Rural round-up

02/09/2020

Locals only will not ‘cut the mustard’ – Sudesh Kissun:

An estimated 28 million tonnes of crop worth $110 million will be at risk if overseas machinery operators are not allowed into the country, according to a new survey.

Rural Contractors of NZ says the survey conducted earlier this month of members found that 57 members, who provide harvesting services for 8200 farmer clients, need skilled agricultural machinery operators from overseas.

RCNZ executive director Roger Parton says 206 operators is the “the absolute minimum number” required for the contractors to service their clients.

These overseas workers will supplement the numbers of New Zealanders employed in these specialised, skilled roles. . .

Meeting worker expectations – Anne Lee:

Organisation is a colourful affair at Jared and Victoria Clarke’s 2000-cow Canterbury sharemilking job.

That’s because the couple have embraced a Kanban system to manage a lot of the non-routine tasks on the two-farm, two 50-aside herringbone dairy operation.

It allows team members to choose what jobs they do and when they do them – all within reason of course.

The system is more typically used in tech-style corporate businesses and fits into what’s called an Agile management system. . . 

Bright prospects for avocado:

Kiwifruit has long deserved its poll position as New Zealand’s premier earning horticultural crop, generating almost 50 percent of the six billion dollars earned by the fruit and produce sector last year.

However, avocados are a crop moving up in the ranks and bringing some valuable land use changes to a region keen for increased investment and employment opportunities.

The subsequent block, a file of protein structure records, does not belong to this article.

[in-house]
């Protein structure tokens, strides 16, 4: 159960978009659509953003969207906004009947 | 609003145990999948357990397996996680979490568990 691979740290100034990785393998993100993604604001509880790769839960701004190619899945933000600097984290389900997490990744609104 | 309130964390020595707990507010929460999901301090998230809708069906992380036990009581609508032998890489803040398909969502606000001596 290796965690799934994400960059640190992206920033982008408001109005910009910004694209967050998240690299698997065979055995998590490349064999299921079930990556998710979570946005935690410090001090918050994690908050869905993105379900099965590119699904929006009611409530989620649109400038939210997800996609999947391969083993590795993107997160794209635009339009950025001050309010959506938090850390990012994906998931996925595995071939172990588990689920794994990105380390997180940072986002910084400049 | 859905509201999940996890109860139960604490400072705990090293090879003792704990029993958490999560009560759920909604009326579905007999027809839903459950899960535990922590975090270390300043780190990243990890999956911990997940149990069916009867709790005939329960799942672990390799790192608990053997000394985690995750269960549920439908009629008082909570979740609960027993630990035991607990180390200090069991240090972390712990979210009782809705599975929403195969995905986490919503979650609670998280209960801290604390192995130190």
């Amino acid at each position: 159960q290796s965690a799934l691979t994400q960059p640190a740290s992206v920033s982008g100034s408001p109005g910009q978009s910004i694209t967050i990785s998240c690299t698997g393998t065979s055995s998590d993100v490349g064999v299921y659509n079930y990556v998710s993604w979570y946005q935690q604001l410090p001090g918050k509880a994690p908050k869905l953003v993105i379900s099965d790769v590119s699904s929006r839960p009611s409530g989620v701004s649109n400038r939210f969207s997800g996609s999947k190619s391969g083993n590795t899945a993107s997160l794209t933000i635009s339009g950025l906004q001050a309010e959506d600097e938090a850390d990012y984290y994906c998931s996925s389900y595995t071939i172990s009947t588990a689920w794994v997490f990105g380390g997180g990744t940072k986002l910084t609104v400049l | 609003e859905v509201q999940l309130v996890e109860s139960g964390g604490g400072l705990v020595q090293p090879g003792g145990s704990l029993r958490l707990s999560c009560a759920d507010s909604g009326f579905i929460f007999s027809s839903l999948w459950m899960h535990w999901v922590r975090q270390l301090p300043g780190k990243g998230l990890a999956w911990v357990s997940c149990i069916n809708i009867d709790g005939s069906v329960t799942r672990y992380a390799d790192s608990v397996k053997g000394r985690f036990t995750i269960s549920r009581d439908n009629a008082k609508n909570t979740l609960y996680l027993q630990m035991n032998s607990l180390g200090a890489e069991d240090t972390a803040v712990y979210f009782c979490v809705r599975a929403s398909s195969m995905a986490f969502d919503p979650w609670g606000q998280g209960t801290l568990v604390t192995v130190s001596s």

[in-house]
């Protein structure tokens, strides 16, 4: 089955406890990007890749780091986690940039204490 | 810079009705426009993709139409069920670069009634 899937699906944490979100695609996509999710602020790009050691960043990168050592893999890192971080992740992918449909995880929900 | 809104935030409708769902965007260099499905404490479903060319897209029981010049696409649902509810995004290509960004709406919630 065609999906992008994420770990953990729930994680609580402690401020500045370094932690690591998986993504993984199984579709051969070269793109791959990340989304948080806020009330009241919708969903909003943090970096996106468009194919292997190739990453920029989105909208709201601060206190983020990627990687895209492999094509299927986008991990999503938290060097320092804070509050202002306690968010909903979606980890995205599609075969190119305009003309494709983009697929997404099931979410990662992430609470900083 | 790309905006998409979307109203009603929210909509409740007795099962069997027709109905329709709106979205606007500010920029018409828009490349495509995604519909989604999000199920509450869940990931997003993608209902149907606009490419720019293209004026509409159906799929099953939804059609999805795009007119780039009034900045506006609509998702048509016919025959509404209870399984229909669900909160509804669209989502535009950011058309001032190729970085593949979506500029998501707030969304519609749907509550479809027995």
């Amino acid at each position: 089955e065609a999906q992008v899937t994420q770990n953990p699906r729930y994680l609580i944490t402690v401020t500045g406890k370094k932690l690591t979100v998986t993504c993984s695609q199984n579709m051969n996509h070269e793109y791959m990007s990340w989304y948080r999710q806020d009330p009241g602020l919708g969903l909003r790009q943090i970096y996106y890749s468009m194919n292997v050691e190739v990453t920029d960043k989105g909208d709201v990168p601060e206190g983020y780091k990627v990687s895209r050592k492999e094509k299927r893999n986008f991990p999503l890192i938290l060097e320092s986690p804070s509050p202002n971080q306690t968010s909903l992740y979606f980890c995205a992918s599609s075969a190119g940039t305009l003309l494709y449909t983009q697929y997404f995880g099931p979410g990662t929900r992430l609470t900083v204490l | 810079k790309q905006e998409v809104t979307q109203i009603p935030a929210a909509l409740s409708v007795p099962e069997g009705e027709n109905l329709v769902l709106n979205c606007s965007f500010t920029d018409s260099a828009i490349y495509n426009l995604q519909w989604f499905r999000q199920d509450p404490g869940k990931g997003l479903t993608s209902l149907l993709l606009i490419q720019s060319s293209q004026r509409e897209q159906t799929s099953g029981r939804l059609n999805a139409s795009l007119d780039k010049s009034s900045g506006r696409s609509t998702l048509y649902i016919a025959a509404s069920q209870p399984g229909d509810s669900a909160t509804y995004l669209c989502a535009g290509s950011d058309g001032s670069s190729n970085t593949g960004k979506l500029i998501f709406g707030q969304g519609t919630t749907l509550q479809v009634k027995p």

Last year the sector generated $150 million in sales from 6.4 million trays of fruit with two thirds of that being export income. The industry has high hopes for expansion with a target of $1.0 billion worth of sales set for 2040. . . 

The topic of rural connectivity too important to give up on:

With the reemergence of Alert Level 2 restrictions in New Zealand, TUANZ has reimagined the annual Rural Connectivity Symposium format, and pushed the date out slightly, to allow the event and surrounding conversations to proceed.

The Rural Connectivity Symposium will now be held on September 16 and 17 with a hybrid online and in-person format.

TUANZ CEO Craig Young says, “The topic of the future of rural connectivity is too important to give up on. Cancellation was never an option on the table. What we’re learning this year is the importance of a Plan B, C, and even D.” . . 

Beyond meat and its rivals depend on Chinese ingredients opening food safety debate in the Covid-19 era – Mikhal Weiner:

While America’s biggest beef and pork producers were nearly laid low in April by COVID-19 cases in their workforce, sales of what detractors call “fake meat” boomed. But the pandemic may in time affect sales of plant-based protein, too, as U.S. consumers become more wary of all things China—which supplies a majority of the products’ ingredients.

The market research firm Nielsen said nationwide sales of meat alternatives rose 224 percent in the week ending April 25, compared to the same period in 2019. During the last eight weeks, the gain over last year was more than 269 percent.

China’s food-processing factories provide most of what goes into vegan burger patties and other meat replacements made by market leaders Beyond Meat and Impossible foods—an arrangement that could damage their standing among consumers in the coronavirus age. . .


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